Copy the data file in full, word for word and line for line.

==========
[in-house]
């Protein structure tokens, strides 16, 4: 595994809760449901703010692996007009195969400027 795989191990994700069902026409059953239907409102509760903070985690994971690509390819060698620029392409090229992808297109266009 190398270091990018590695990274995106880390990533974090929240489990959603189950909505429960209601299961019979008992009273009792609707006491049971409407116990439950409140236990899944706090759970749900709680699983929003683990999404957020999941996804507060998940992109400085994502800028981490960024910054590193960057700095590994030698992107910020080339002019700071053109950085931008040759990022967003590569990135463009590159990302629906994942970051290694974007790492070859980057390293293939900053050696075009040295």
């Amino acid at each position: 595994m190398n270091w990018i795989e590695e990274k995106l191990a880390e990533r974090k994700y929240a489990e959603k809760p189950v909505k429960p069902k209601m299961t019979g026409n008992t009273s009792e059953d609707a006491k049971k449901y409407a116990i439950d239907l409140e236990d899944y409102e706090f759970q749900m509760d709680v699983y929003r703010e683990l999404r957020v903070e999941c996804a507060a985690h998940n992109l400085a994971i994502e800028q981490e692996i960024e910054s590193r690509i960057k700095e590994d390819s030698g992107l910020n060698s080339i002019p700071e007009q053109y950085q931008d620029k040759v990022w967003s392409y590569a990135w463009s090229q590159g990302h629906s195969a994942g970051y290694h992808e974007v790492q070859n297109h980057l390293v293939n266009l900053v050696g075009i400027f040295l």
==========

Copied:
[in-house]
């Protein structure tokens, strides 16, 4: 595994809760449901703010692996007009195969400027 795989191990994700069902026409059953239907409102509760903070985690994971690509390819060698620029392409090229992808297109266009 190398270091990018590695990274995106880390990533974090929240489990959603189950909505429960209601299961019979008992009273009792609707006491049971409407116990439950409140236990899944706090759970749900709680699983929003683990999404957020999941996804507060998940992109400085994502800028981490960024910054590193960057700095590994030698992107910020080339002019700071053109950085931008040759990022967003590569990135463009590159990302629906994942970051290694974007790492070859980057390293293939900053050696075009040295």
């Amino acid at each position: 595994m190398n270091w990018i795989e590695e990274k995106l191990a880390e990533r974090k994700y929240a489990e959603k809760p189950v909505k429960p069902k209601m299961t019979g026409n008992t009273s009792e059953d609707a006491k049971k449901y409407a116990i439950d239907l409140e236990d899944y409102e706090f759970q749900m509760d709680v699983y929003r703010e683990l999404r957020v903070e999941c996804a507060a985690h998940n992109l400085a994971i994502e800028q981490e692996i960024e910054s590193r690509i960057k700095e590994d390819s030698g992107l910020n060698s080339i002019p700071e007009q053109y950085q931008d620029k040759v990022w967003s392409y590569a990135w463009s090229q590159g990302h629906s195969a994942g970051y290694h992808e974007v790492q070859n297109h980057l390293v293939n266009l900053v050696g075009i400027f040295l």